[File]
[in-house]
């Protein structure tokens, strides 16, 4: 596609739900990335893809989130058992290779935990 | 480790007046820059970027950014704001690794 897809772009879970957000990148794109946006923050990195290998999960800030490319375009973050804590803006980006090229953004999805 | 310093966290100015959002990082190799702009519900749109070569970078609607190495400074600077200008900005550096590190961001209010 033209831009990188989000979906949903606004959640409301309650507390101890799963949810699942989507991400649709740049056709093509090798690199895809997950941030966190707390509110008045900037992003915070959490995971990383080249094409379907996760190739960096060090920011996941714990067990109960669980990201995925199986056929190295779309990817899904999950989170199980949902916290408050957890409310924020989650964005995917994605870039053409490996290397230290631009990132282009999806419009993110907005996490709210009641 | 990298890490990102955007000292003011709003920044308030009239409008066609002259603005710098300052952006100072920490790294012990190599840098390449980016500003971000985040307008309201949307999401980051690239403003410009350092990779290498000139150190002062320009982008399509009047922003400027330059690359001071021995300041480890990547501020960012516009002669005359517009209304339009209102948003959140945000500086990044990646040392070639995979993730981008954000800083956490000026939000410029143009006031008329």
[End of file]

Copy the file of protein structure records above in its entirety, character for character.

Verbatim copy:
[in-house]
């Protein structure tokens, strides 16, 4: 596609739900990335893809989130058992290779935990 | 480790007046820059970027950014704001690794 897809772009879970957000990148794109946006923050990195290998999960800030490319375009973050804590803006980006090229953004999805 | 310093966290100015959002990082190799702009519900749109070569970078609607190495400074600077200008900005550096590190961001209010 033209831009990188989000979906949903606004959640409301309650507390101890799963949810699942989507991400649709740049056709093509090798690199895809997950941030966190707390509110008045900037992003915070959490995971990383080249094409379907996760190739960096060090920011996941714990067990109960669980990201995925199986056929190295779309990817899904999950989170199980949902916290408050957890409310924020989650964005995917994605870039053409490996290397230290631009990132282009999806419009993110907005996490709210009641 | 990298890490990102955007000292003011709003920044308030009239409008066609002259603005710098300052952006100072920490790294012990190599840098390449980016500003971000985040307008309201949307999401980051690239403003410009350092990779290498000139150190002062320009982008399509009047922003400027330059690359001071021995300041480890990547501020960012516009002669005359517009209304339009209102948003959140945000500086990044990646040392070639995979993730981008954000800083956490000026939000410029143009006031008329």